Sunday, June 28, 2009

Hello ladies!

There are lots of ladybird lavae going walkabout on the lottie. This is good news as the lavae are voracious feeders and will munch their way though lots of aphids. I am reliably informed by wiki that they pupate after about three months depending on how much food there is about.

Spotted lots of lavae at the pupal stage as I was weeding. As I was peering at one of the pupae it began flicking up and down. I thought this might mean that a ladybird beatle was just about to hatch but have since learned that this was actually a demonstration of annoyance. I like the fact that it doesn't let a little thing like undergoing morphological change get in the way of telling me to keep my distance.

Thursday, June 11, 2009

Running away

It's the first time I have grown strawberries. The six plants potted up in grow bags are doing well and each are showing a promising branch of green fruits. Apparently plants are more productive in their second year so I'm not sure how much fruit I will have this summer. They have each sent out a set of runners which I could try to root by pinning the plantlets into a pot of soil. Geoff Hamilton's Organic Gardening book suggests this as a good method if you want to force strawberries in the greenhouse. However he warns against restocking beds with plants grown this way in case they spread virus disease. Not sure if the same applies when using grow bags but I think I'll try rooting a few of them.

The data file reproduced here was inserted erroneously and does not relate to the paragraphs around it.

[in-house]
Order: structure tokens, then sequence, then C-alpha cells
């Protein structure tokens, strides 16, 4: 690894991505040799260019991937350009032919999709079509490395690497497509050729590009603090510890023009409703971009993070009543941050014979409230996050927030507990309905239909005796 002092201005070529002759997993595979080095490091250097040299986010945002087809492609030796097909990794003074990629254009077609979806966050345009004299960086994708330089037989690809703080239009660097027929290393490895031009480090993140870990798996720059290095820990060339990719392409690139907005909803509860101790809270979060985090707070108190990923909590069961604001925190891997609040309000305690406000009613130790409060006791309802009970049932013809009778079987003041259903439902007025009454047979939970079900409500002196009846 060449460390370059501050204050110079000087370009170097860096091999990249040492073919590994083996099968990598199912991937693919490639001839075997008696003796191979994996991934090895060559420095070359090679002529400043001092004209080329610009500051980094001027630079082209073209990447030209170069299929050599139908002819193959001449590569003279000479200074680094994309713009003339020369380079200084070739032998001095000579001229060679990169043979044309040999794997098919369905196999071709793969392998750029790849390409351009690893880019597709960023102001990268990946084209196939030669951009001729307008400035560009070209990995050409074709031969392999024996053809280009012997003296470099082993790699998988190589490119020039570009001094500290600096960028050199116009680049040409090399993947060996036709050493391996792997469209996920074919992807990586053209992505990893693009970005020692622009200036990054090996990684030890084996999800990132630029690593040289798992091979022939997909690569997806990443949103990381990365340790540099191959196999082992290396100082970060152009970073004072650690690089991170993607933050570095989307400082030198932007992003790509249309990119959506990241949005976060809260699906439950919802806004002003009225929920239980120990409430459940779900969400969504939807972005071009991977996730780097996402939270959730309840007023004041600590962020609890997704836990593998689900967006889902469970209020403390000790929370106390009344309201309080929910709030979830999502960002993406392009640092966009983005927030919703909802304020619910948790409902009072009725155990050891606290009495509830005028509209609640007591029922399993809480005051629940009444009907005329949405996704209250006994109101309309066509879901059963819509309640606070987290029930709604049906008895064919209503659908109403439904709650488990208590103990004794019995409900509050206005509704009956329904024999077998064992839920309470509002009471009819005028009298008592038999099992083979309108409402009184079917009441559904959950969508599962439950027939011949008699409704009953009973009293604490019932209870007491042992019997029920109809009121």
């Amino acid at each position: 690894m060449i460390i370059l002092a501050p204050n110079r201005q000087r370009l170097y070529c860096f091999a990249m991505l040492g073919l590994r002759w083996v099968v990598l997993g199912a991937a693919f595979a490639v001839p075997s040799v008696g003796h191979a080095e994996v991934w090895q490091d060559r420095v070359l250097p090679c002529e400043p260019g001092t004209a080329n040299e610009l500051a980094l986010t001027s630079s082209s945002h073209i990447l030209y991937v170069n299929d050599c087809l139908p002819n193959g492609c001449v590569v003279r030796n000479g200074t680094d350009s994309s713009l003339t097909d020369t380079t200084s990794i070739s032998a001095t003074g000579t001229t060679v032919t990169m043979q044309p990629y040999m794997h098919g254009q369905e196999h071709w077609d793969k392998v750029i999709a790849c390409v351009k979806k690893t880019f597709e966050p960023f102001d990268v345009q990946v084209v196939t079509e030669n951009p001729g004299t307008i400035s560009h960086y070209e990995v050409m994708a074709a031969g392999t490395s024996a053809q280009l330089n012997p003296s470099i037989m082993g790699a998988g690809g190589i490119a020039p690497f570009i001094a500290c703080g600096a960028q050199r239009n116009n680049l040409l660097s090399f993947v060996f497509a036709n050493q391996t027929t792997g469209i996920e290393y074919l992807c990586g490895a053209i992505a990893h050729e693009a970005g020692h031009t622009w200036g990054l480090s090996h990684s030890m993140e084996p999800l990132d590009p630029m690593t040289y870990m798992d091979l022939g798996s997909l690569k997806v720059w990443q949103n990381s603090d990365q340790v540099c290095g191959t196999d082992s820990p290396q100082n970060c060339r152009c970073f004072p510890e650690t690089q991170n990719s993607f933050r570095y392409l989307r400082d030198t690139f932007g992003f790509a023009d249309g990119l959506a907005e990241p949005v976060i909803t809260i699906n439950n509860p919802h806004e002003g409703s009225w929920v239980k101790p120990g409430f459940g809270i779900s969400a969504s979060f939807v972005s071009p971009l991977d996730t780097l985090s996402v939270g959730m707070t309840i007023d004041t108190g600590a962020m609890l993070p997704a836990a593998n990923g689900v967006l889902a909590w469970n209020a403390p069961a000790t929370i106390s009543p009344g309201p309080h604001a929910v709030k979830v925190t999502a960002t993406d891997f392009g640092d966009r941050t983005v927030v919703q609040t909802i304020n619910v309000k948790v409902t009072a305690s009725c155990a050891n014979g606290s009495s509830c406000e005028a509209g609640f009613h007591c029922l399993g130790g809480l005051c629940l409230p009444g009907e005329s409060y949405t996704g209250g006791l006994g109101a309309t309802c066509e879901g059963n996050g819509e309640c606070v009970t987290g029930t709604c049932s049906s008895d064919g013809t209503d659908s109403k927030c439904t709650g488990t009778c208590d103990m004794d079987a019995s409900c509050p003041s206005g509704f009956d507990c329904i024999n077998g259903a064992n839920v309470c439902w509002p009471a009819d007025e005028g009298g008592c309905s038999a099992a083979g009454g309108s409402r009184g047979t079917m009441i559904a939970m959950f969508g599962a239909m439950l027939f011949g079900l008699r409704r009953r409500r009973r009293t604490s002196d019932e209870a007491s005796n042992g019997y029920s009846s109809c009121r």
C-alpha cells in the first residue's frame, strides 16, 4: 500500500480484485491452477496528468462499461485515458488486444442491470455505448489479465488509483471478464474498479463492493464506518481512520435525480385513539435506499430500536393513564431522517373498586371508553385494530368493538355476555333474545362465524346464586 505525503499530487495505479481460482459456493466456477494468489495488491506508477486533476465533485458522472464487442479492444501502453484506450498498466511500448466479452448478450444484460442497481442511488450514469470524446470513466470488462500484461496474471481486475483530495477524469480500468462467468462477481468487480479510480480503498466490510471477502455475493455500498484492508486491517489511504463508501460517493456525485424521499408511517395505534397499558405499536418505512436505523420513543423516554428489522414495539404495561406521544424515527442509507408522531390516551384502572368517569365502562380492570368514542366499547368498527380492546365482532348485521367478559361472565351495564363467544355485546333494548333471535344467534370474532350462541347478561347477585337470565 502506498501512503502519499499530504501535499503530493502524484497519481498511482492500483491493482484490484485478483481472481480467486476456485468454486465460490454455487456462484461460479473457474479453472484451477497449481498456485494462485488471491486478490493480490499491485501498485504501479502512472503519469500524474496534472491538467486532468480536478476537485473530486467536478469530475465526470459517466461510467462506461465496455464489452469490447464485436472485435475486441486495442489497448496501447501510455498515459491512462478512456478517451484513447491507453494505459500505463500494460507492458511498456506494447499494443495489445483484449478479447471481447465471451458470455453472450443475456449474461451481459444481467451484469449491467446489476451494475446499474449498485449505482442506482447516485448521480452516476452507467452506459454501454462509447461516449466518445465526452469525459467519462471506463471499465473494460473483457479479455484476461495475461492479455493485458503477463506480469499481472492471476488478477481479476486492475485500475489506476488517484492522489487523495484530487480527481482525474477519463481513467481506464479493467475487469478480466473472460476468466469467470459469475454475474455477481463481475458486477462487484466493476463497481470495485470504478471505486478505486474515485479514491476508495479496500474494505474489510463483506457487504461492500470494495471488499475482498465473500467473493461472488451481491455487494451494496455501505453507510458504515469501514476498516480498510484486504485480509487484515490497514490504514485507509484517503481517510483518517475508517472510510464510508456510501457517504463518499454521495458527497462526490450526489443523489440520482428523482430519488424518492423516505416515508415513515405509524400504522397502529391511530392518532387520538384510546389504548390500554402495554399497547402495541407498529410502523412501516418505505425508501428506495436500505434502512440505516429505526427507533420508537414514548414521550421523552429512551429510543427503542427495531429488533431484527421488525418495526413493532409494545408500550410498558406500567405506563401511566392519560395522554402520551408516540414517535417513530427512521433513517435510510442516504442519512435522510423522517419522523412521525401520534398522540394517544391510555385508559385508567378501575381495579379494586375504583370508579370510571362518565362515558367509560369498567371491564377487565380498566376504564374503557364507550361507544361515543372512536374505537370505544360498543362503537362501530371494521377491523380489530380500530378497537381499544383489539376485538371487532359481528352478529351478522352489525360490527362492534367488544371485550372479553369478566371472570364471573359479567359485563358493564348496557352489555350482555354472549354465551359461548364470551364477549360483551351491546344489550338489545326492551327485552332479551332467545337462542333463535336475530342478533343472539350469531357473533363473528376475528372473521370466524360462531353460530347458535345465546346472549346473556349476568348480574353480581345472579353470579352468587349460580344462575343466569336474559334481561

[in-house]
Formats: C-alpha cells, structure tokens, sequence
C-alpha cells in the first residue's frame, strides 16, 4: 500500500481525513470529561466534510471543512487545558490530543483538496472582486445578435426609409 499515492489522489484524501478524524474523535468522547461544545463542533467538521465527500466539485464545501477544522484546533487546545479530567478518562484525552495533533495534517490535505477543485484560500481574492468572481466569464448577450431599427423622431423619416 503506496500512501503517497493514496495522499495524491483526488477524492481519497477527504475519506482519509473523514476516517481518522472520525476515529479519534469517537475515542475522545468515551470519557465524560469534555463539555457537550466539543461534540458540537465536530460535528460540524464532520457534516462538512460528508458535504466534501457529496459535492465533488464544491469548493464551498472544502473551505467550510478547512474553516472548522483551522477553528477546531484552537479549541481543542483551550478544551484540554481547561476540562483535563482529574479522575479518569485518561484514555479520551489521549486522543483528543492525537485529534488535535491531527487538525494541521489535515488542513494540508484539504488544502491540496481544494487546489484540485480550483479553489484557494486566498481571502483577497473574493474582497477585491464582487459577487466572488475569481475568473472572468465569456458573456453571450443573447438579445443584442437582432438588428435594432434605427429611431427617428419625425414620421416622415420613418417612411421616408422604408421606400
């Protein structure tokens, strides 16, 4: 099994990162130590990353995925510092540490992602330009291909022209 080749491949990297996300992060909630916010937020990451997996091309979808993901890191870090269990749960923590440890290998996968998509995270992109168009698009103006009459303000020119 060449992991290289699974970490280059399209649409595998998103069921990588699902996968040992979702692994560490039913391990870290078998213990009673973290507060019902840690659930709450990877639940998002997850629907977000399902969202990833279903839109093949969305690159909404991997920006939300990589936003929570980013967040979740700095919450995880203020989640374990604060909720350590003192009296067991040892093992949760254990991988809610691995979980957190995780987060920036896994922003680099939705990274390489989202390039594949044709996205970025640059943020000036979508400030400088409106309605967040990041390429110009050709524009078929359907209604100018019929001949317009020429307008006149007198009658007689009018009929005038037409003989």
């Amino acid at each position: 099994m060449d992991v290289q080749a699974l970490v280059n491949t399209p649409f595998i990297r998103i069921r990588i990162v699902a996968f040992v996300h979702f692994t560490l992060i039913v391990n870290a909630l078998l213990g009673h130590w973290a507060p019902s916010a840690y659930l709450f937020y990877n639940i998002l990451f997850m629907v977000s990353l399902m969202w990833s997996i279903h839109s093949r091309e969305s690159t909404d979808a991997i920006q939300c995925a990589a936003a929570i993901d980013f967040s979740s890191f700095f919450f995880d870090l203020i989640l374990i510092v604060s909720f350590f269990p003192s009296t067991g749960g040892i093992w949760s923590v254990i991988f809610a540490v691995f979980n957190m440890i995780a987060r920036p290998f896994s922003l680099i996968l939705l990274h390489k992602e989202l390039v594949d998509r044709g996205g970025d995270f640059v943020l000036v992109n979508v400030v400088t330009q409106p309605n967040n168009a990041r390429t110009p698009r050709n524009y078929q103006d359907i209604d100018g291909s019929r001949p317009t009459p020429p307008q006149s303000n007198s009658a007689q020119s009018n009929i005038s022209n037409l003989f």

Monday, June 08, 2009

Bolt thrower

Everything is growing well at the moment but most of the veg is not yet ready for picking. The first set of broad bean plants have produced pencil thin pods which are slowly fattening up. The second set of beans, planted out a month later, are in flower. The peas are also in flower and are setting their first pods. Thankfully the salad leaves are ready. I picked a bag full of rainbow chard and handfuls of salad rocket. Rocket doesn’t like hot weather but I managed to catch it just as it was starting to produce flowers but before it had well and truly made a blot for it.

Monday, June 01, 2009

Plot summary

The recent rain and long hot days have resulted in everything growing like fury. Sunday was the first visit to the lottie for a couple of weeks so the change was rather dramatic. The shallots and onions look like a real success story which is good news as last year the heavy rain practically drowned them. The chard and beets are coming along too, adding colour to the planting.

Our feathered friends have been feasting on the cabbages I planted out recently but neglected to net. Still, there are a couple of survivors which are doing well and I have planted out some red kale to keep them company. The broad beans have not yet been attacked by black fly so I must remember to pinch out their growing tips when I visit next. The Observer allotment blog is worth checking out for a useful list of jobs to do this month. There are certainly lots of tasks to do in June but it is rewarding when you see everything growing so well.